|Ministry of Health Makes Services in Four Languages Mandatory|
|Written by Ruby Ong|
All Israeli doctors will now be required to follow the lead of Physicians for Human Rights
"Medical misunderstandings can be a matter of life and death," explained Dr. Hagai Agmon-Snir, Director of NIF grantee The Jerusalem Inter-Cultural Center. "Several years ago a pregnant Arab woman who had just passed full term came to Poriah Hospital in Tiberias. After being given an ultrasound to ensure the baby was well, she was sent home but told to return again within a few days. When she came back a week later the baby was stillborn and it transpired she had not understood a word the doctor had told her."
This sort of tragedy will hopefully be a thing of the past in Israel. The Jerusalem Inter-Cultural Center and NIF grantee Public Trust, which promotes consumer issues, have waged a successful campaign for patients' rights. Last week, the Director General of Israel’s Ministry of Health sent a circular instructing the country’s hospitals, health funds and other organizations to provide all medical services in four languages - Hebrew, Arabic, Russian and English.
The Ministry of Health now requires all written information, websites, forms and signs to be in the four languages, while telephone call centers and translations services for real time treatment of patients must be provided in five languages, including Amharic, the native tongue of Ethiopian immigrants. Doctors and health professionals must also ensure that patients fully understand any treatments that they will receive.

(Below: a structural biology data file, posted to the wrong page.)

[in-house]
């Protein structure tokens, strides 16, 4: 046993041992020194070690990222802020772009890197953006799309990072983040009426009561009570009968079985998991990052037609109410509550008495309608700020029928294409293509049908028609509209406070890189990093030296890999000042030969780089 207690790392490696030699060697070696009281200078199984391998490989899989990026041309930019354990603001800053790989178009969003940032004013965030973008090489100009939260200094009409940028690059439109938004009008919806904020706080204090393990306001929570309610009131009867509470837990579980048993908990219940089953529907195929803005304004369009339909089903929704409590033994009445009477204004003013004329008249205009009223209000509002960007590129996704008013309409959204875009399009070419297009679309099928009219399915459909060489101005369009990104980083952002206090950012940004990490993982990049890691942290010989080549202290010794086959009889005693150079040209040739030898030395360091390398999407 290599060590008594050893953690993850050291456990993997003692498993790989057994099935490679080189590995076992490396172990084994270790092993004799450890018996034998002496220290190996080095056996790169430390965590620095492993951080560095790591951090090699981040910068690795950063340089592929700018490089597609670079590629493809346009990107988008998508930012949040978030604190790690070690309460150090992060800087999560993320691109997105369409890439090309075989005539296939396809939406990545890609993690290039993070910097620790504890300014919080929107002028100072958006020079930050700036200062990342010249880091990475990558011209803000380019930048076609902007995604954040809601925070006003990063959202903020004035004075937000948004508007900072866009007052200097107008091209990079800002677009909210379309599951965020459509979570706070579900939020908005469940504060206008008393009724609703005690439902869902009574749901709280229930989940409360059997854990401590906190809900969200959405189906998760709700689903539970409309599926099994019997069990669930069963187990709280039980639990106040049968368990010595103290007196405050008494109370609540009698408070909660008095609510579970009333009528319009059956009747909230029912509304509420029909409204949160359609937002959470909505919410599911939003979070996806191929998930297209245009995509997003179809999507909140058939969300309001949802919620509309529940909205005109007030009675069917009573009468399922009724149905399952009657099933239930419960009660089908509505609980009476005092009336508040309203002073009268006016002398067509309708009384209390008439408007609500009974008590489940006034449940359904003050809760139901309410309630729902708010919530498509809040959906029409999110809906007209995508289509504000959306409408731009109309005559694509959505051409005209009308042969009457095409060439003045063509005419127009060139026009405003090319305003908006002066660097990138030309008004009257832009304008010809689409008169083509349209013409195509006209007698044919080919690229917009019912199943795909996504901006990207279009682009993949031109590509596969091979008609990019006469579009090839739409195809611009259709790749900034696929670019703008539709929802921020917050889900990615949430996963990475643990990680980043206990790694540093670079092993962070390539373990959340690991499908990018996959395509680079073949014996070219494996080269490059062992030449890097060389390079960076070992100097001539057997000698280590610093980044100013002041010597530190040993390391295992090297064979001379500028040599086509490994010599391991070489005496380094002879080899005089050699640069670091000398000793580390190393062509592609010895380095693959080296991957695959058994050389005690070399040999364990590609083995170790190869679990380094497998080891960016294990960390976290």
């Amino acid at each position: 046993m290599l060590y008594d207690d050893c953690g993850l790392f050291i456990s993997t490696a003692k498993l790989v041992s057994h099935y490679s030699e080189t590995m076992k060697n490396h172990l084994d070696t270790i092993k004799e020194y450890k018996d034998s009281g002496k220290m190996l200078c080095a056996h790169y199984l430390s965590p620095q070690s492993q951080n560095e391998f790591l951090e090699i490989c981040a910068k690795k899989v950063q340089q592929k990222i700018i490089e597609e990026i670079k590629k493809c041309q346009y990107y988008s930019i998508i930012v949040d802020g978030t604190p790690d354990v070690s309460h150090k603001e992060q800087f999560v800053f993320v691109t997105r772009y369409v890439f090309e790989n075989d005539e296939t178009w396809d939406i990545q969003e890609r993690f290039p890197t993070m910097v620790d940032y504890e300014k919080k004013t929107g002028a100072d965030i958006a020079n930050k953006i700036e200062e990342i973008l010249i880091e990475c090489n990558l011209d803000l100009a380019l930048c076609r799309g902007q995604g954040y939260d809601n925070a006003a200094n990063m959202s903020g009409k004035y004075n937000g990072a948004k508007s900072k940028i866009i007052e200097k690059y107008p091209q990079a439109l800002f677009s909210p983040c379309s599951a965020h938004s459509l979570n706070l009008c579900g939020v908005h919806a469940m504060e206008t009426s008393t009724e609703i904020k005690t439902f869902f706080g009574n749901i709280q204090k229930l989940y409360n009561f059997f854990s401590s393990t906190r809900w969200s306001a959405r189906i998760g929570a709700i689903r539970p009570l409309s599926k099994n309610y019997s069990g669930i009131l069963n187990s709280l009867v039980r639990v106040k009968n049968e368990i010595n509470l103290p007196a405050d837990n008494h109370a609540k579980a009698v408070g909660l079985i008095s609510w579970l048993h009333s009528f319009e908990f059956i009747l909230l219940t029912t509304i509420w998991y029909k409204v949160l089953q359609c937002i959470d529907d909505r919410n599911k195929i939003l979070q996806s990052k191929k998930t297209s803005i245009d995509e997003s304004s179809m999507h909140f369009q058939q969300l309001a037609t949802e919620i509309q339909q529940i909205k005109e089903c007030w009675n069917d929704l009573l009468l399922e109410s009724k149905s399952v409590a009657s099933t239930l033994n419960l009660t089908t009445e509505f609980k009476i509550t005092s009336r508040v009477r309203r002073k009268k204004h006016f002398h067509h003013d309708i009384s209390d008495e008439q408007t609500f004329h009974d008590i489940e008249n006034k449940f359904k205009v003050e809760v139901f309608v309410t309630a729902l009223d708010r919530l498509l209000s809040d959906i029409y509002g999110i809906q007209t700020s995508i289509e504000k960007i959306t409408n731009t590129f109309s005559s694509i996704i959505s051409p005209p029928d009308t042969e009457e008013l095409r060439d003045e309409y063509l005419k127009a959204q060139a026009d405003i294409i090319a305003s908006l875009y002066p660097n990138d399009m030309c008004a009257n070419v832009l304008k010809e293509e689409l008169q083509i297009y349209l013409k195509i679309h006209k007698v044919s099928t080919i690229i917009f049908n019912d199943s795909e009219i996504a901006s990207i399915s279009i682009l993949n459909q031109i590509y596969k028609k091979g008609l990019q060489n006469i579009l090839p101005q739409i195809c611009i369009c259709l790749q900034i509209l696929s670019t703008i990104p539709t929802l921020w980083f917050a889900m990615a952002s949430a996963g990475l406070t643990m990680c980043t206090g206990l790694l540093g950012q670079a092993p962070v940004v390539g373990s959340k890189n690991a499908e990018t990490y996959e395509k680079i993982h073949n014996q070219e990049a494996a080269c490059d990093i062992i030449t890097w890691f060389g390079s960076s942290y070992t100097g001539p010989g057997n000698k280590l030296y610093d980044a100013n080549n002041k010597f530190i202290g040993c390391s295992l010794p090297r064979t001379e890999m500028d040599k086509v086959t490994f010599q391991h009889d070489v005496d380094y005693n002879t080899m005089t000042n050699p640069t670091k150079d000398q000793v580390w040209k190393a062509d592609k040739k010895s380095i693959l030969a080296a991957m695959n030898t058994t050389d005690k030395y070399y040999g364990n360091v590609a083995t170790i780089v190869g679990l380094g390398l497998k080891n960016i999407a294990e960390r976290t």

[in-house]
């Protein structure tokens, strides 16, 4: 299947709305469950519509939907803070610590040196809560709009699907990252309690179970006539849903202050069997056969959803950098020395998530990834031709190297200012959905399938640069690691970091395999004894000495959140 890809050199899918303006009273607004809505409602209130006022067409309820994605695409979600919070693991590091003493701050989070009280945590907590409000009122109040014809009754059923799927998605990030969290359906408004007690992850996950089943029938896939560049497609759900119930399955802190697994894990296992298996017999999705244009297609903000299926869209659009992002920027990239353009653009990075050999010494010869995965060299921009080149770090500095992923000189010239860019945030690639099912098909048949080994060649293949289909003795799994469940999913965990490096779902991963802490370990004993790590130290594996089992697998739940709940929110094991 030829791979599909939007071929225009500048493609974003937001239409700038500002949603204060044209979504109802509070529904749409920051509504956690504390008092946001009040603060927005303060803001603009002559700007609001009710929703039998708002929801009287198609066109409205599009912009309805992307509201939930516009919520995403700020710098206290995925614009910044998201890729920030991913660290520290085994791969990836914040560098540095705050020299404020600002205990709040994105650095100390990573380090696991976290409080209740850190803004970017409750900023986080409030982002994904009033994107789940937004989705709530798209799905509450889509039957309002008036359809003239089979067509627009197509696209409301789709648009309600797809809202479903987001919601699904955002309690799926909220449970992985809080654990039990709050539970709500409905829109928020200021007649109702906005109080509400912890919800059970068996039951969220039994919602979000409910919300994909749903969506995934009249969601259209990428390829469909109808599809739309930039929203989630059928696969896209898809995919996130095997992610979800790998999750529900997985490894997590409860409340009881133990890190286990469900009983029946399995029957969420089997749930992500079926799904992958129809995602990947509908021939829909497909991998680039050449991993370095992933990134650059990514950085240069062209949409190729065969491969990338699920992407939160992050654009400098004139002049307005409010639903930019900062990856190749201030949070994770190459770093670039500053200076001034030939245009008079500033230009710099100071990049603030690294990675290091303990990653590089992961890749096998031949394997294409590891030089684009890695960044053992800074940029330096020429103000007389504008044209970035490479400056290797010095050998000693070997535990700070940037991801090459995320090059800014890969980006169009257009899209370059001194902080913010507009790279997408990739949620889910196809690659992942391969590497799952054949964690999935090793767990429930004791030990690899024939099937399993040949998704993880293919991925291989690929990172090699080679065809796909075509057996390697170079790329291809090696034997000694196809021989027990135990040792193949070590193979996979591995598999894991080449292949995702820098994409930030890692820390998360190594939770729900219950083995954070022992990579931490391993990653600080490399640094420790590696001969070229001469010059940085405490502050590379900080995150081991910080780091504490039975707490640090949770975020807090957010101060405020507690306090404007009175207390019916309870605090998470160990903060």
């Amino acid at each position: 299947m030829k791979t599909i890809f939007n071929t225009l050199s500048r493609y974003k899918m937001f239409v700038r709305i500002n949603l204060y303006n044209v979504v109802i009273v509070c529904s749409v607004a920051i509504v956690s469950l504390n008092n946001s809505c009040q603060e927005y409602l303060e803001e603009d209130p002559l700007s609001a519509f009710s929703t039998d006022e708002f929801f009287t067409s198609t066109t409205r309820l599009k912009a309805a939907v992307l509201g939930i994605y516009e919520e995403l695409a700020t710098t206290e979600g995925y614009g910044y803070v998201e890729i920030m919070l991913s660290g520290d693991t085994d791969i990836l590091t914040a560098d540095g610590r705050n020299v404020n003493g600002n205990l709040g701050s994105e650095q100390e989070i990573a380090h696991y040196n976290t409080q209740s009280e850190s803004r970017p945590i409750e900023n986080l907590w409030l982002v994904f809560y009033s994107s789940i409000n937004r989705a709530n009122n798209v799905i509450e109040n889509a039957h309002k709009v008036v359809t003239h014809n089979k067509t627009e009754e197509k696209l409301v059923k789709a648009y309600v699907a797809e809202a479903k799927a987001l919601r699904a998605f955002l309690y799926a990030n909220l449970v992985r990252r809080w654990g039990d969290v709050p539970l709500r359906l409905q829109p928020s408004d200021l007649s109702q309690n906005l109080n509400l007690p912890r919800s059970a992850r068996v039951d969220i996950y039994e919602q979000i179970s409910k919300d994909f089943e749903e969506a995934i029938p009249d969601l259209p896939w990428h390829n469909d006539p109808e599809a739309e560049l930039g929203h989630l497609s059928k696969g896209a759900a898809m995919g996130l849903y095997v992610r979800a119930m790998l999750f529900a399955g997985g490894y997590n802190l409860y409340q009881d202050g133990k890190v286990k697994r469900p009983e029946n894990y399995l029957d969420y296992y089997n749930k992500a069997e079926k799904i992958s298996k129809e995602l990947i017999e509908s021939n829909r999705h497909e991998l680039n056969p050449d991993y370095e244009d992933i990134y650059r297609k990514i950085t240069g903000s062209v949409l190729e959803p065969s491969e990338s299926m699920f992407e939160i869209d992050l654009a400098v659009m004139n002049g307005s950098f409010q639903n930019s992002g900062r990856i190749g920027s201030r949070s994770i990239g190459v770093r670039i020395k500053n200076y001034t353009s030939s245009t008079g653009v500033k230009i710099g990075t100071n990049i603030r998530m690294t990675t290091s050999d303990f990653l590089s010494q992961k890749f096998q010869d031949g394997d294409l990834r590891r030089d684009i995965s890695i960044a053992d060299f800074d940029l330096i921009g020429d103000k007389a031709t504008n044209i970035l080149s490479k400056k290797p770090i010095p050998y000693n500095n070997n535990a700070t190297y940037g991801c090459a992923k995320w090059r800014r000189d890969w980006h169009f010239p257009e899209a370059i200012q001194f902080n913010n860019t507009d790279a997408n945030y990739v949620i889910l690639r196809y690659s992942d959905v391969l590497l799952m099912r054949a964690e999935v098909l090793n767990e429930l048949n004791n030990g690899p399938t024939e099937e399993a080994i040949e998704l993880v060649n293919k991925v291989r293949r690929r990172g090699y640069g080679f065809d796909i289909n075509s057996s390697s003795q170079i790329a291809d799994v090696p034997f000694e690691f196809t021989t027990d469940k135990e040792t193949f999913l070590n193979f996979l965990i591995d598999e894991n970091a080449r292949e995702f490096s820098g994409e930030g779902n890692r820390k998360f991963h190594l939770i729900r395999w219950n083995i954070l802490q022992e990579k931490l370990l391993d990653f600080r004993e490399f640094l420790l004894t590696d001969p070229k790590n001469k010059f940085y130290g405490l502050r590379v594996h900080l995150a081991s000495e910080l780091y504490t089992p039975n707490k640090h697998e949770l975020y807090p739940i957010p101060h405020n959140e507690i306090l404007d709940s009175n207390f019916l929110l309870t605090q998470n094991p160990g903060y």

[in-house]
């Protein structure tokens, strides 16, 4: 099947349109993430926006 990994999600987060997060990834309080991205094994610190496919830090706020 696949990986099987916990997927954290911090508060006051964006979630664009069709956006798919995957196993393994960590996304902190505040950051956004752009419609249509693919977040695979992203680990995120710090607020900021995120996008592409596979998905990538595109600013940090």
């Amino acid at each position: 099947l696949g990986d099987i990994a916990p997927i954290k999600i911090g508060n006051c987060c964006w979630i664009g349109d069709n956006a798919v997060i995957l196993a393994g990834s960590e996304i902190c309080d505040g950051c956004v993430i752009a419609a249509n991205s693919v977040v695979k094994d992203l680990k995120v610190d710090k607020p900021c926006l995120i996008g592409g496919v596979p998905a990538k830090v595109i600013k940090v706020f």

Dr. Hagai Agmon-Snir said, “The tragic story of the Arab woman in Tiberias is just a worst-case scenario of thousands of cases that involve enormous suffering because patients cannot understand what they are being told. The new directive is a medical revolution in Israel. But it is only the start of the revolution and in the coming years we will be required to monitor that the directive is being implemented."
The Ministry of Health has also instructed that all professional training courses must include components about sensitivity to the cultural differences of minorities, immigrants and migrant workers.
Dr. Snir said, “This is also an important breakthrough because we can now press all government ministries to mandate services to the public in various languages.”